Nikanti’s 6×3 layout is enticing to look at and enthralling to play
By Jonathan Ponniah
I first played Nikanti during a media preview in 2014 and was already suitably impressed then, despite the course being a mite raw and the clubhouse a work in progress.
Fast forward a year and a half and here I was again – and this time I was much more impressed by the course, located in Nakhon Pathom about an hour from Bangkok. Pirapon Namatra’s creation has matured well and has been deservingly endowed must-play status – simply by word-of-mouth and not just because of the innovative routing which takes golfers on three six-hole loops instead of the standard nines.
Working closely with the owners – in particular managing director Nick Sasomsub who is an avid and accomplished golfer – Pirapon has created three superb sixes that are, quite simply, fun to play. Taking the sixes concept even further, each loop is made up of two par-threes, two par-fours and two par-fives which means that the 6,789-yard par-72 course has six of each – another design masterstroke in my book as it adds more variety to a round.
Another advantage of the 6×3 configuration is that you can opt to play 12 holes if time does not permit 18 (and nine holes does not seem worth the effort) – for instance if you’ve got an early afternoon flight to catch. On the flip side, if there’s one six you feel like taking on again, then do 24 holes.
Well-designed courses strike a good balance between playability and challenge, allowing golfers to test all parts of their game without driving them nuts – and Nikanti passes that test with flying colours. Each six opens with a par-five and is followed by a par-three and a par-four, which allows golfers to get through almost their entire bags within the first few holes regardless of where they opt to start from.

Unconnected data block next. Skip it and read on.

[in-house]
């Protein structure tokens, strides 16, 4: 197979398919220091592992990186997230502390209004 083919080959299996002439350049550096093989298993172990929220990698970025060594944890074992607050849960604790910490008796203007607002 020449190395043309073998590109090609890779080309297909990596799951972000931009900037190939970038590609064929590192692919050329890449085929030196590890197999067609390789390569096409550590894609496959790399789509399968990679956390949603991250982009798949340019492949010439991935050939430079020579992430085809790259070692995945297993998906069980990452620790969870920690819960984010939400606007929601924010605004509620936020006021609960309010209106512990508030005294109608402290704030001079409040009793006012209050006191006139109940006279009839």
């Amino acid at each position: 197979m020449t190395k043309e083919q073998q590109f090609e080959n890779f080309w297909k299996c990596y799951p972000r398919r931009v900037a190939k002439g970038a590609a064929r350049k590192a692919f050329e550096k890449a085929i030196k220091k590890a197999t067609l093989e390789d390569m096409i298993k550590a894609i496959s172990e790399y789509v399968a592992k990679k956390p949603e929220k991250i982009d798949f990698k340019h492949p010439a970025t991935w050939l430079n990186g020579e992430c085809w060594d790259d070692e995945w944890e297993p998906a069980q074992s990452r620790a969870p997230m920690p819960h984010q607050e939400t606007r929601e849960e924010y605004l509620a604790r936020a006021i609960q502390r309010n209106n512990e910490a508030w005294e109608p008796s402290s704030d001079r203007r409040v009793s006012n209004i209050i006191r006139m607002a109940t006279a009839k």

Generally, there is ample space for tee shots but wild hits will be punished by water, deep bunkers and the pretty yet penal shrubbery that lines many holes. It’s on the subsequent shots that golfers get really tested as most of the trouble is located around the greens.
And what amazing greens they are – like the rest of the course, Nikanti’s Tifeagle putting surfaces serve up a variety of challenges. There are some humongous greens while others make really miniscule targets, a clutchful with heavy contouring and the rest with more subtle breaks and borrows. The greens were probably Stimping around 10 when we played and were pretty tricky, but you get the feeling they can easily be rolled to be substantially faster for competitions.
The Tifway 419 fairways are close to immaculate, lush yet firm enough to allow buggies on course and an absolute pleasure to hit off. Oddly Paspalum is used for the tees but that actually adds a pleasant multi-hue look to the course.
It’s hard to pick standout holes but if we had to name a couple, they would be the par-five 6th where the tee shot has to be threaded between two clusters of sugar palms, and the risk-for-reward par-five 13th which curves right around a lake with a nest of bunkers protecting the front of the green.
Other memorable tracts include the short par-four 4th which is driveable for long-hitters, the pretty par-three 8th which plays between a corridor of trees, the brutishly-long par-four 9th rated as the toughest hole on the course, and the postcard-pretty par-three 14th playing over water to a tiny and well-trapped green.